§ Mr. Chaytor
To ask the Secretary of State for International Development (1) what plans he has to ensure the continuation of funding for treatment of tuberculosis in all high burden countries under the World Health Organisation DOTS treatment scheme; 
(2) what plans he has to increase access to the World Health Organisation DOTS scheme; and if he will make a statement; 
(3) what action he is taking to improve the rates of successful treatment of tuberculosis in high burden countries. 
Mr. Gareth Thomas
Tuberculosis (TB) is a preventable tragedy, yet it kills approximately two million people each year and continues to threaten health, prosperity and social stability. 92 per cent. of cases and deaths occur in low income and lower middle income countries. The World Health Organisation has set TB-control goals for 2005: to detect 70 per cent. of all new infectious TB cases worldwide and to successfully treat 85 per cent. of all cases detected. However, without a dramatic increase in the response, the international community will at best only achieve this target in 2013. Effective control will require concerted action at 1317W international and country levels to increase access to the WHO-recommended DOTS treatment strategy, which combines five elements: political commitment, microscopy services, drug supplies, surveillance and monitoring systems and use of highly efficacious regimes with direct observation of treatment. We work through the World Health Assembly and other channels to ensure that WHO appropriately prioritises the goal of increasing access to medicines for the poorest in line with the internationally agreed Millennium Development Goals.
DFID is committed to expanding the accessibility of diagnostic and treatment services for TB, particularly to poor communities and to women. The UK is a member of the co-ordinating Board of the global Stop TB partnership, and in 2002–03, we provided £0.99 million to the partnership, which included a contribution to the cost of the important evaluation of the Global TB Drug Facility (GDF).
We also support the Global Fund to Fight AIDS, TB and Malaria as a new mechanism to complement existing initiatives for these diseases, and have pledged US$280 million through to 2008 to the Fund. The Global Fund has already approved grants totalling US$2.1 billion, which will be used to provide direct support to programmes in developing countries, including the treatment of TB in over 40 countries. Additionally, we fund TB Knowledge and Research Programmes at £1.3 million per year.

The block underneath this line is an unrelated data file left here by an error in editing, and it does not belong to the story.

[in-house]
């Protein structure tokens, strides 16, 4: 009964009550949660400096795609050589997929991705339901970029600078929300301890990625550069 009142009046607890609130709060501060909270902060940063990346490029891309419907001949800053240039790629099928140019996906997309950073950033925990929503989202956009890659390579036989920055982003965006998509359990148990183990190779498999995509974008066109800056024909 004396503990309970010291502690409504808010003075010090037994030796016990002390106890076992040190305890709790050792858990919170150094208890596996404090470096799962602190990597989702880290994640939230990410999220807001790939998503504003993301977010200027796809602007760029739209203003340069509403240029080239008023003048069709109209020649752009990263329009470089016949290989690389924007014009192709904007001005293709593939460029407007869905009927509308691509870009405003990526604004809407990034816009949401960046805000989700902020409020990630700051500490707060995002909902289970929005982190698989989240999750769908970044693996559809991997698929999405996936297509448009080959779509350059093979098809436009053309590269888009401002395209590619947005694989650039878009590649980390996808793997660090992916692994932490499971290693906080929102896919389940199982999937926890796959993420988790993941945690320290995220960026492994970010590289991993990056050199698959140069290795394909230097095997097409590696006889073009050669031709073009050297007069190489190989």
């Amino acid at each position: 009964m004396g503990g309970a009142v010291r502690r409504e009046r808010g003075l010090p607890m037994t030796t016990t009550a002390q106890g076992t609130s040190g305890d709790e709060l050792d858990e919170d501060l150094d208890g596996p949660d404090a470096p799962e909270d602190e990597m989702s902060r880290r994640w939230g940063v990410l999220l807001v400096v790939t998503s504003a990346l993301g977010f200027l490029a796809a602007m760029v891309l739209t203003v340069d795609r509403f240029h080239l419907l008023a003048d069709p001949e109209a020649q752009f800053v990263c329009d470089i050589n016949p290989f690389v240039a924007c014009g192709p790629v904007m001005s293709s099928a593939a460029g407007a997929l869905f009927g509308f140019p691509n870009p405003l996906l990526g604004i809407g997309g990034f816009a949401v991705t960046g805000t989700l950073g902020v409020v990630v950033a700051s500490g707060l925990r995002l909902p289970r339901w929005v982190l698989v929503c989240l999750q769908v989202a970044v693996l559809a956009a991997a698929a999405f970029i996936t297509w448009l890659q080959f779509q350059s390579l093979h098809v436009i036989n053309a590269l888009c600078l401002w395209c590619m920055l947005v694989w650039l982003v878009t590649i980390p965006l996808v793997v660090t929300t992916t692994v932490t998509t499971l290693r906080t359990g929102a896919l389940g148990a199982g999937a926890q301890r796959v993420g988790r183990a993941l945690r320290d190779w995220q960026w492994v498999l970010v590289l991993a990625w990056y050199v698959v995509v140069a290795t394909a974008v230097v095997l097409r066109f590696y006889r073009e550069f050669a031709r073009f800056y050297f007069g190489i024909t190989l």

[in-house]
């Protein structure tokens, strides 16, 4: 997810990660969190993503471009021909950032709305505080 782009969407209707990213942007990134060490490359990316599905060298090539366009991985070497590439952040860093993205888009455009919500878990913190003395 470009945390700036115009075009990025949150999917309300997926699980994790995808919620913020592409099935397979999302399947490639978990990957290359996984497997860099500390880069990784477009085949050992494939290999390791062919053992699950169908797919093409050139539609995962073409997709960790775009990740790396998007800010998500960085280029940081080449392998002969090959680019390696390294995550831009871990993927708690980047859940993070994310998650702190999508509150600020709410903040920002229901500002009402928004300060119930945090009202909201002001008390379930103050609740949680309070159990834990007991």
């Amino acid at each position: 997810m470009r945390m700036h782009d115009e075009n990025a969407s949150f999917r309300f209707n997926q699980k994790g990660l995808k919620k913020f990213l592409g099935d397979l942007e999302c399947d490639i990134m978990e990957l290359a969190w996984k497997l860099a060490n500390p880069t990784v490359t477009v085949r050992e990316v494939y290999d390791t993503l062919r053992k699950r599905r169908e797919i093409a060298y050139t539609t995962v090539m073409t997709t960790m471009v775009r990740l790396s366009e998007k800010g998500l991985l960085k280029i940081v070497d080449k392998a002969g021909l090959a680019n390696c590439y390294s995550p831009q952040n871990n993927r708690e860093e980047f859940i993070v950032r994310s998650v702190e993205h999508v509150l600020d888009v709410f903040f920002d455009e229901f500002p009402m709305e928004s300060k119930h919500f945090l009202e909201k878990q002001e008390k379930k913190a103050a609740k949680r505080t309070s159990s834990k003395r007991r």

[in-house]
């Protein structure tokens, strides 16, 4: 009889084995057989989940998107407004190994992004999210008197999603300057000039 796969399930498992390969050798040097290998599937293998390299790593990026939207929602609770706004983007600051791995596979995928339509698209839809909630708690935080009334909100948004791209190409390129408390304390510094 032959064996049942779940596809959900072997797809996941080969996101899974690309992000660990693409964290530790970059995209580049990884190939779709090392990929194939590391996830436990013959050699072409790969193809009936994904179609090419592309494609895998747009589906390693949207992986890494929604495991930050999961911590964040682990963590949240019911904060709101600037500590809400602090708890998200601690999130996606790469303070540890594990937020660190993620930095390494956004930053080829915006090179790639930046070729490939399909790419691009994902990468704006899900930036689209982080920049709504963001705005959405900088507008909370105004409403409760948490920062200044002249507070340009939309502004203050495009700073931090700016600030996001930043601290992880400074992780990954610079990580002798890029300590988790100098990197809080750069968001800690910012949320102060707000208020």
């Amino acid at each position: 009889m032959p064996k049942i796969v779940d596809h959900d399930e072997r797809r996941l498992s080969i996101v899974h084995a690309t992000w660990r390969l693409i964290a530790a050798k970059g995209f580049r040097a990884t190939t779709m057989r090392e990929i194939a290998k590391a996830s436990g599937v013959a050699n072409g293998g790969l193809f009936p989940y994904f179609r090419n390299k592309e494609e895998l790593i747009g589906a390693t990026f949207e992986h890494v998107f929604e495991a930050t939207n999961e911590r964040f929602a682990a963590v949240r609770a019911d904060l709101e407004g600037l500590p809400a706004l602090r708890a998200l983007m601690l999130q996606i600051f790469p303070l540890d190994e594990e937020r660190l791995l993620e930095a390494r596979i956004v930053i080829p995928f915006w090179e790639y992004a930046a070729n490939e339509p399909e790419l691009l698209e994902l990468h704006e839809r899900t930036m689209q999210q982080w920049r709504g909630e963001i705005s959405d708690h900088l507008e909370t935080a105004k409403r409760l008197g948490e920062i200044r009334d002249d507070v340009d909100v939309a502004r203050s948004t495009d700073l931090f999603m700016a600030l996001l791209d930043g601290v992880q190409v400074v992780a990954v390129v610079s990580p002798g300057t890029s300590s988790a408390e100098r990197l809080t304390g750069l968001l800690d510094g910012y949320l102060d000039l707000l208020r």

To achieve the 2005 targets for DOTS implementation, the international community must address the broader health sector, including human resources for health, primary health care provision, private sector and corporate sector contributions, and working within poverty alleviation strategies. DFID has committed over £1.5 billion since 1997 to support the strengthening of health systems in developing countries.
Mr. Gareth Thomas
Tuberculosis is a major health issue in India. Around 500,000 people die from TB each year, which disproportionately affects the poor. The Government are supporting the Government of India's programme to improve the provision of tuberculosis treatment services in the state of Andhra Pradesh.
DFID is providing £20.5 million over five years, to bring about a sustainable improvement in the quality and effectiveness of TB services, ensuring that they are accessible to everyone, especially poor people. DFID funds are used to purchase drugs and microscopes, to train staff, to fund the World Health Organisation in providing technical support, and to improve management systems. The work in Andhra Pradesh, as well as that supported by other donors across India, is contributing to the development of a national policy framework for TB care.
In addition, at international level the UK has pledged US$280 million through to 2008 to the Global Fund to fight HIV/AIDS, TB and Malaria. These funds will be used to provide direct support to programmes in 1318W developing countries, including the treatment of TB. The Global Fund Board has approved proposals for TB programmes in India totalling $38 million.
The UK is also an active member of the global Stop TB partnership which helps to raise the commitment and resources needed to expand, adapt and improve efforts to control and eliminate TB. In 2002–03 DFID provided £0.75 million to the partnership.